What is Quidditch
Quidditch is a competitive sport growing rapidly around the world, played by all ages from school-age children to adults. Originally based on the fictional sport in the Harry Potter series, quidditch was adapted to a physical and tactical sport while maintaining the spirit of the source material by fans in 2005. It has since grown into a worldwide phenomenon and is the one of the few mixed-gender full contact sports. Quidditch is played in over 30 countries and governed by the International Quidditch Association (IQA).
How did Quidditch Start?
One afternoon in 2005, two students at Middlebury College in Vermont, USA, Xander Manshel and Alex Benepe, decided that rather than playing bocche, they would have a go trying to play quidditch instead. Because why not?
With a group of friends, taking a lot of the rules from the Potter novels, they created the very first version of real-life quidditch. Gradually, they codified the rules as news spread and others schools heard about it and their regular intramural games. Two years later in 2007 came the first intercollegiate match. From there, quidditch really took off.
A Brief History of International Quidditch
Just a year after the first intercollegiate match saw the first international quidditch games, with a "World Cup" championship featuring 11 US college teams and one team from Canada. As the game grew in the US and Canada, the IQA was founded to govern the sport and was incorporated into a NFP business in 2010. The 'Quidditch World Cup' was held annually in the US, featuring rapidly increasing numbers of college and community teams from around the States, with the odd other team from Canada, France, and even Finland. By 2011, World Cup V in New York featured 96 teams and 10,000 ticketed spectators.
2012 saw the first proper world cup, called the Summer Games, and held in Oxford to coincide with the Olympics and raise awareness for the sport. It was contested by national teams from the US, Canada, Australia, France, and the UK, with the US coming out dominant. This kick-started the rapid development of quidditch throughout Europe.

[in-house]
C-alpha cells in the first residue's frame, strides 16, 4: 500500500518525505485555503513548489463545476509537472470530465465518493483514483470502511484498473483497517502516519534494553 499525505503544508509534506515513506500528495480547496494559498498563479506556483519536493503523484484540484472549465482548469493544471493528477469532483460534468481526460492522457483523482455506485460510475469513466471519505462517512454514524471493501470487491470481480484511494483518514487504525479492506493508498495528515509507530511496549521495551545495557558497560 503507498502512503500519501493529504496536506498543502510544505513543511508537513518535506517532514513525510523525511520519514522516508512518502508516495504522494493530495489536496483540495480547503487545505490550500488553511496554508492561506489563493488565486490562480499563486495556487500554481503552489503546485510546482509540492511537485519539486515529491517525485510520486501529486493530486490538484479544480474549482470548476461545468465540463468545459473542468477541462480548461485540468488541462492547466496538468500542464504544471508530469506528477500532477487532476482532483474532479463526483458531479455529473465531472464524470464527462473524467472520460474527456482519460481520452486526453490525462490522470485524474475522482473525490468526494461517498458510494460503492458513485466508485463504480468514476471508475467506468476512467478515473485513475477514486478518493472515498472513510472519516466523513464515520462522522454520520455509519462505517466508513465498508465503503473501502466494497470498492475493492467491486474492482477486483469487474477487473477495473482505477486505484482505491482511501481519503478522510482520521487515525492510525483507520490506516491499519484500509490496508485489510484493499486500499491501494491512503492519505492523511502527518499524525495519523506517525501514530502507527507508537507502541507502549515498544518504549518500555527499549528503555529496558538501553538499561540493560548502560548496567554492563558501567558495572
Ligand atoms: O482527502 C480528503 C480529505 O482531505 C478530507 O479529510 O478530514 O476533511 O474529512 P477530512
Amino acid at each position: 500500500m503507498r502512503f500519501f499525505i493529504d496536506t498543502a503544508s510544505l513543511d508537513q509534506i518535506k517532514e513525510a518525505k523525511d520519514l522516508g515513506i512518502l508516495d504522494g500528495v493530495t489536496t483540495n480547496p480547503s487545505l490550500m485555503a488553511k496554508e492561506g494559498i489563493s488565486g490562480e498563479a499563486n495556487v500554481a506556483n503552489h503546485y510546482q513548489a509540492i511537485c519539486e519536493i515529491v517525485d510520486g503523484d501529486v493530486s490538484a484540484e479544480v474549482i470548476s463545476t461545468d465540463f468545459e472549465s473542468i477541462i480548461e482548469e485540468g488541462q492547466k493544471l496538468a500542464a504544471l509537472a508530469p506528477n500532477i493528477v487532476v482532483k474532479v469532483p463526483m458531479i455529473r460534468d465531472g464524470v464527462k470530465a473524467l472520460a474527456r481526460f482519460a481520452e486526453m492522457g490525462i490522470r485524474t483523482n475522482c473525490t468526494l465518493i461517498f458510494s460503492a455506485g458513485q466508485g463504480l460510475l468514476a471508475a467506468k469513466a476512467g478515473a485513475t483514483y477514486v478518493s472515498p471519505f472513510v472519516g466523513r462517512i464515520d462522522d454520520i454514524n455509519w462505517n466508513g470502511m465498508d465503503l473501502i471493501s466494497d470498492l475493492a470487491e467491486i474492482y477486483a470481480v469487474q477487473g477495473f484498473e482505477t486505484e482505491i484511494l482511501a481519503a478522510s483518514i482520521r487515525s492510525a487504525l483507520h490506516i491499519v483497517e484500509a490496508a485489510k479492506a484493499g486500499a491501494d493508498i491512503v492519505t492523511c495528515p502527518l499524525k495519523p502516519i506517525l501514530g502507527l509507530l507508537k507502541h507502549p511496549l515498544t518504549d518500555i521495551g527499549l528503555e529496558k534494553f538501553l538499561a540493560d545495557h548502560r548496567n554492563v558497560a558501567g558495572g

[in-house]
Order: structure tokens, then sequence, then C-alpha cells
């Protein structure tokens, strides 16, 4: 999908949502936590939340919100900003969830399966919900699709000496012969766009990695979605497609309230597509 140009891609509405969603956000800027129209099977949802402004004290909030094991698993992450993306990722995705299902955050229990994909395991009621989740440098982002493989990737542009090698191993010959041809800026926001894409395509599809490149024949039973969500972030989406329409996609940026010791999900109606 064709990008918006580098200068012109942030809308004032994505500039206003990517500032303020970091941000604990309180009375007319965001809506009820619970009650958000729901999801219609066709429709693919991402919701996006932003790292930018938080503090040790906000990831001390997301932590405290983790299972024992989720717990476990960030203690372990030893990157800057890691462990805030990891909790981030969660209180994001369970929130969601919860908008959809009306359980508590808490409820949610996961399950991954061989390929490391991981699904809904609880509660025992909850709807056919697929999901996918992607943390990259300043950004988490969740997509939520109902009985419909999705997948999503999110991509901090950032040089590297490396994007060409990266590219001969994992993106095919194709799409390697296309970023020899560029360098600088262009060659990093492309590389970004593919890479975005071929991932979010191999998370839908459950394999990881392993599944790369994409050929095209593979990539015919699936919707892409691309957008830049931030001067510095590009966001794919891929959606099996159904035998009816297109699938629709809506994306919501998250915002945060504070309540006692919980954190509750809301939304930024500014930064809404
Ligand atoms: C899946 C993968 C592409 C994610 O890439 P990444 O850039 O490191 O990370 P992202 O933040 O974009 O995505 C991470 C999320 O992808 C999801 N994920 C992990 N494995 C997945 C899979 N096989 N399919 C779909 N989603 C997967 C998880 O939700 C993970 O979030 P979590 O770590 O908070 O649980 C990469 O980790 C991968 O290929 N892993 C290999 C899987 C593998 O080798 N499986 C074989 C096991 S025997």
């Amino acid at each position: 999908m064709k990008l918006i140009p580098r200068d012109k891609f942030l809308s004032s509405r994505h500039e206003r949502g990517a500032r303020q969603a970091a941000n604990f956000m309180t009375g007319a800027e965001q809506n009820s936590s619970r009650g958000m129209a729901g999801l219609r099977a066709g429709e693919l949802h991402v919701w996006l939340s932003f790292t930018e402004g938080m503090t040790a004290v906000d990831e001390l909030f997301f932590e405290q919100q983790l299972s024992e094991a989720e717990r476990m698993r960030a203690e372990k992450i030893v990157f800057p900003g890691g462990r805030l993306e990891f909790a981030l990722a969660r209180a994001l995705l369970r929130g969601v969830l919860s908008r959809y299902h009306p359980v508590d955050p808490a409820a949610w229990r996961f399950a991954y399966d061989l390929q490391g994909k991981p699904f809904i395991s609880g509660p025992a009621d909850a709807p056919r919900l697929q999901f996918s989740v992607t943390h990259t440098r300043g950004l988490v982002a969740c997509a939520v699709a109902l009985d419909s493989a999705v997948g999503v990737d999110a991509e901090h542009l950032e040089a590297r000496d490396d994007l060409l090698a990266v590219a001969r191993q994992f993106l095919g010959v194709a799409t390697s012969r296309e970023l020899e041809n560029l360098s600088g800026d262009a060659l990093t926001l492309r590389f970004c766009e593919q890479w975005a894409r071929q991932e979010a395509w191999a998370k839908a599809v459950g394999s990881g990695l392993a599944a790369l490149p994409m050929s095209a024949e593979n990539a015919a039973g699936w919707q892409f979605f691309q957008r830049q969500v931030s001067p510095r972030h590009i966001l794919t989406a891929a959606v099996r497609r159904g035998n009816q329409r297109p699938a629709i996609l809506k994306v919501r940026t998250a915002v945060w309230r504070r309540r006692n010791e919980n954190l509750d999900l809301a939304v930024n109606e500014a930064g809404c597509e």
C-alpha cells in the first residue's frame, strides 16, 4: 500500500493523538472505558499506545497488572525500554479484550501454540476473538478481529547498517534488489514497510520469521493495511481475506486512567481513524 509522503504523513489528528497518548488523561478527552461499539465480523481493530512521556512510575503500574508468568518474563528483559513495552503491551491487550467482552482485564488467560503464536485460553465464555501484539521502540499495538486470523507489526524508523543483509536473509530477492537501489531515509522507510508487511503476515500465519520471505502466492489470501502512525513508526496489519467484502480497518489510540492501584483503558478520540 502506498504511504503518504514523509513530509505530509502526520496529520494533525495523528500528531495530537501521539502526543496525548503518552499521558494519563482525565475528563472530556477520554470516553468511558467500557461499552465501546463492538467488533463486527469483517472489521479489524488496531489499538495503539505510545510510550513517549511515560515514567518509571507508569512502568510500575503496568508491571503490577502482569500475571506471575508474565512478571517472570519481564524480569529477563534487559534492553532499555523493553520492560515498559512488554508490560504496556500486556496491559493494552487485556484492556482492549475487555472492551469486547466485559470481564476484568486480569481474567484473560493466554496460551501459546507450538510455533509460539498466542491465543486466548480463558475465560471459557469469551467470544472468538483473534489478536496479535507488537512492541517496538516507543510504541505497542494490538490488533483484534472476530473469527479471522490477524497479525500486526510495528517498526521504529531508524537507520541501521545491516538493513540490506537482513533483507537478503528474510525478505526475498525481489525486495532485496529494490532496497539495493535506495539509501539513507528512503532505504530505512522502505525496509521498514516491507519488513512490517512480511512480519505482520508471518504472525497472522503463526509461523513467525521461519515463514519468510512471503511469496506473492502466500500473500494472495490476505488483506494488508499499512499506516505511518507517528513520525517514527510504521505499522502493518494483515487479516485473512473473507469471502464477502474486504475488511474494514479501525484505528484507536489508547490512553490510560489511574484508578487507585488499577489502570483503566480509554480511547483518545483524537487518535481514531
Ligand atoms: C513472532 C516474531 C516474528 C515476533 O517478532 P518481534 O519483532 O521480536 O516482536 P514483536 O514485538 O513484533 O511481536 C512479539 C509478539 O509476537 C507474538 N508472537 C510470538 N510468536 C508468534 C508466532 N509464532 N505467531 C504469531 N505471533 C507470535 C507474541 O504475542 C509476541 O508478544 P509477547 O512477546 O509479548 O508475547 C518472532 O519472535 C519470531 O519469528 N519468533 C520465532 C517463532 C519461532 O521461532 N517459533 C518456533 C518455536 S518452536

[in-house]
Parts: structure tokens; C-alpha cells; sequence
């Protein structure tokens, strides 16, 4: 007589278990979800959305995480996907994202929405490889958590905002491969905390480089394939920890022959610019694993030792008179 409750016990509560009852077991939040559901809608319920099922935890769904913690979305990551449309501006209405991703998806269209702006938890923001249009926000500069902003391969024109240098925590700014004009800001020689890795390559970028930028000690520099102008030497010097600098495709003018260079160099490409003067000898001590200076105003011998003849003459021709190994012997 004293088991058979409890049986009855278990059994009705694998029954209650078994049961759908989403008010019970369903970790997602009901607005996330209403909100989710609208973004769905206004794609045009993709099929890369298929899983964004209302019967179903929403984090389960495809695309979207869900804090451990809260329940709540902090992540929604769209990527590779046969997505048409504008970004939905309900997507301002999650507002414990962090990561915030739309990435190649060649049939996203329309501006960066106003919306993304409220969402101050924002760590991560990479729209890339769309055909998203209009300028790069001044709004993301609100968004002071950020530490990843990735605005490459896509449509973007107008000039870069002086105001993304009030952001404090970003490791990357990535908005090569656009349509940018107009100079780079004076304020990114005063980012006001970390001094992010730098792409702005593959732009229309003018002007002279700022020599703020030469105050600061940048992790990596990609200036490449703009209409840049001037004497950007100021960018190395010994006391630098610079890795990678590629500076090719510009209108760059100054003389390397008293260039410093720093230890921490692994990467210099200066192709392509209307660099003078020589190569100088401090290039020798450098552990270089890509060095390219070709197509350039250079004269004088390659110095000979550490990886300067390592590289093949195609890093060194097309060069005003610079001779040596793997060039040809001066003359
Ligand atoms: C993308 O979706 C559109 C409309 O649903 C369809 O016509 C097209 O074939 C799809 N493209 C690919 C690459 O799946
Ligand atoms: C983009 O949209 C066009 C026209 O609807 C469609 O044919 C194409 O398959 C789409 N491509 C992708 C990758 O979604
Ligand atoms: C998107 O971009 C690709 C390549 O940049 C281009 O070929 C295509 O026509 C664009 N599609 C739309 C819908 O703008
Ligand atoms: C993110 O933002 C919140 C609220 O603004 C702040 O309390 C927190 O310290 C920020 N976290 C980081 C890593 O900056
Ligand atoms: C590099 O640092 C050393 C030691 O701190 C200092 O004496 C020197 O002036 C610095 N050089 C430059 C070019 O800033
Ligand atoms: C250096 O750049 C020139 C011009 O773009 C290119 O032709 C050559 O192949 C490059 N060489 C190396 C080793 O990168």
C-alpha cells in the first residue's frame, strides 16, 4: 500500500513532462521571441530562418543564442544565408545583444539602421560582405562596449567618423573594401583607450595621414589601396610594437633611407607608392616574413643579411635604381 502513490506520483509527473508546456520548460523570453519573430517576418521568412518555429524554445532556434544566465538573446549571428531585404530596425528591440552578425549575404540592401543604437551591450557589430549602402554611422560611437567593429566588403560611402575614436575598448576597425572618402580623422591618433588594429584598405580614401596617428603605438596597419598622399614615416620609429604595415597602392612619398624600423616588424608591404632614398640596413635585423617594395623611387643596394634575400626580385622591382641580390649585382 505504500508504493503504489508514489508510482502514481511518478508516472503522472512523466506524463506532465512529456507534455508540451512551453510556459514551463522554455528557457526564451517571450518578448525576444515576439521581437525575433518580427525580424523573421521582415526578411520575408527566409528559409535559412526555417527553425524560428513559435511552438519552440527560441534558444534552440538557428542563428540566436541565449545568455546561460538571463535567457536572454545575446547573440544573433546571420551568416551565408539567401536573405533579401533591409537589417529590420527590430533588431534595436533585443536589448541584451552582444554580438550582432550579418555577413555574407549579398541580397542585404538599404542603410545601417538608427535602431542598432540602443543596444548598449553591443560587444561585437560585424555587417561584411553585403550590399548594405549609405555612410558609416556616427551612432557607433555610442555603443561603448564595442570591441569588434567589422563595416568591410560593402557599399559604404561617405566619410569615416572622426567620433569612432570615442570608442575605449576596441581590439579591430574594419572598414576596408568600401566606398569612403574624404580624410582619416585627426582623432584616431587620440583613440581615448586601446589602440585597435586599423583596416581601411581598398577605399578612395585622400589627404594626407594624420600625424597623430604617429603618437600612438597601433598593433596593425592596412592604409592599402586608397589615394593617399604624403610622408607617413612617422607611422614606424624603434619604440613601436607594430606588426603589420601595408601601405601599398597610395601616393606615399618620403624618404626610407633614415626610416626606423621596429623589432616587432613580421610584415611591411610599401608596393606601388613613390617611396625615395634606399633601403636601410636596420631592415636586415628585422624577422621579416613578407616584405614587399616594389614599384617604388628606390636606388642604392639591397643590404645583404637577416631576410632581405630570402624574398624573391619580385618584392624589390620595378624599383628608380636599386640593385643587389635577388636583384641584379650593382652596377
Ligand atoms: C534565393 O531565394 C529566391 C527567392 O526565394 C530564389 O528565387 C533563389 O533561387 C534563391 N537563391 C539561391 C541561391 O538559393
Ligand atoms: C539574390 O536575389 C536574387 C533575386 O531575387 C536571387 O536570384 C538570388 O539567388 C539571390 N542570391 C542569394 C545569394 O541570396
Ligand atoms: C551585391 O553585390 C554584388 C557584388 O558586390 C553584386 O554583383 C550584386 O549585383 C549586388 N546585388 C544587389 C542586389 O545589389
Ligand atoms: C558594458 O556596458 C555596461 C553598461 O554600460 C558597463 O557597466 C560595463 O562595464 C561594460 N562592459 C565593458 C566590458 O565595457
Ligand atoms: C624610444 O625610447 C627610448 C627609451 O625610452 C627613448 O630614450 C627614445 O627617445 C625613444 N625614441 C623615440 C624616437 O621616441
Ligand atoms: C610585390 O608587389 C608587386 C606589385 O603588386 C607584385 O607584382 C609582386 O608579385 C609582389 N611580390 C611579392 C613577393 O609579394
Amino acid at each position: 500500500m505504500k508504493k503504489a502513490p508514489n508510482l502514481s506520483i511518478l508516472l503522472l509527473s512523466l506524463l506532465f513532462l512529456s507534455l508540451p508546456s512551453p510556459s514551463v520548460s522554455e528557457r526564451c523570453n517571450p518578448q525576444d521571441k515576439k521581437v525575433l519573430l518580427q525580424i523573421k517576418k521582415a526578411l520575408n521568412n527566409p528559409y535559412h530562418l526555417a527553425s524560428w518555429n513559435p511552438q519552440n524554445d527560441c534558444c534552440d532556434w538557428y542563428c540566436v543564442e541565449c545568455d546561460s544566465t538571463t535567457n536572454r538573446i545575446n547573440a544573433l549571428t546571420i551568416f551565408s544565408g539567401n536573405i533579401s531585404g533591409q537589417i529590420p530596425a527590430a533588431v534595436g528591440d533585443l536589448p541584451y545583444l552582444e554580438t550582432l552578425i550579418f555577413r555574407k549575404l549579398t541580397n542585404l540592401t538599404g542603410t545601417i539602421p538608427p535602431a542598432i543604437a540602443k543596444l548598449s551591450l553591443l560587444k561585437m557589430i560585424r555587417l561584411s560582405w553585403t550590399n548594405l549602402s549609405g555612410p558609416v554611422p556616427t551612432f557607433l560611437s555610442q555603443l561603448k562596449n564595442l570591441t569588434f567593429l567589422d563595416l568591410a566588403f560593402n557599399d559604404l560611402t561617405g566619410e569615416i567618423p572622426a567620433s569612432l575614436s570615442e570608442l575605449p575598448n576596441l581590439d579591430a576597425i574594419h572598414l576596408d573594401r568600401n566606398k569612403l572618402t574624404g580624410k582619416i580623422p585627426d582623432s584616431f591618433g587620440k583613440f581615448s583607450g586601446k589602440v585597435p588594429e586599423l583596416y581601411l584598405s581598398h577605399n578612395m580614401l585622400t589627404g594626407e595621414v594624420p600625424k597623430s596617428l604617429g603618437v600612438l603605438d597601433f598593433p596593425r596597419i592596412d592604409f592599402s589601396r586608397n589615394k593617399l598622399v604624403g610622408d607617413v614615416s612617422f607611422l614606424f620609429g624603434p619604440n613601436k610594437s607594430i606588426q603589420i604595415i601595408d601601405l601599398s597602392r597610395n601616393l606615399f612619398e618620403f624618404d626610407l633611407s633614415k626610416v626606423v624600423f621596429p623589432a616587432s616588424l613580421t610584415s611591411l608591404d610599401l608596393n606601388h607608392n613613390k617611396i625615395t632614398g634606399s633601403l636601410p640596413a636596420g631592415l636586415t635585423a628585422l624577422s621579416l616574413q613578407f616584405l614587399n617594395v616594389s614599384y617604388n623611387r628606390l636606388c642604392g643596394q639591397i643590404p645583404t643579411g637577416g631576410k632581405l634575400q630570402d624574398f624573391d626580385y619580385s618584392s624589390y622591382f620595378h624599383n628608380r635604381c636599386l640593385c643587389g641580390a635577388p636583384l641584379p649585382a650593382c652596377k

By 2014, the sport had become significantly international and the predominantly US based IQA then split into US Quidditch and a truly international IQA. This was also the last year where the US 'World Cup' was called such, and the last year where international teams were invited.
2014 also saw the second tournament held between national teams from around the world, where 7 countries (the original five plus Belgium and Mexico) converged on Burnaby, Canada, to compete in the Global Games. The US also dominated this tournament.
Two years later saw the 2016 IQA Quidditch World Cup, a landmark event in the history of the sport, held in Frankfurt, Germany. The tournament now featured 21 teams from 5 continents, and saw the first time in history where the US was defeated, with the Australian Dropbears winning the grand final 150*-130.
From there, quidditch has only continued to grow, as more and more countries in the Asia-Pacific region began taking up the sport as well and growing to a level of prominence that allowed them to compete in the 2018 World Cup, held in Florence, Italy. The US regained their dominance in the grand final against Belgium.
Today there are over 30 official member nations in the IQA, each officiating tournaments and gameplay in their own countries, with quidditch also being played in smaller scales in many more countries all over the world.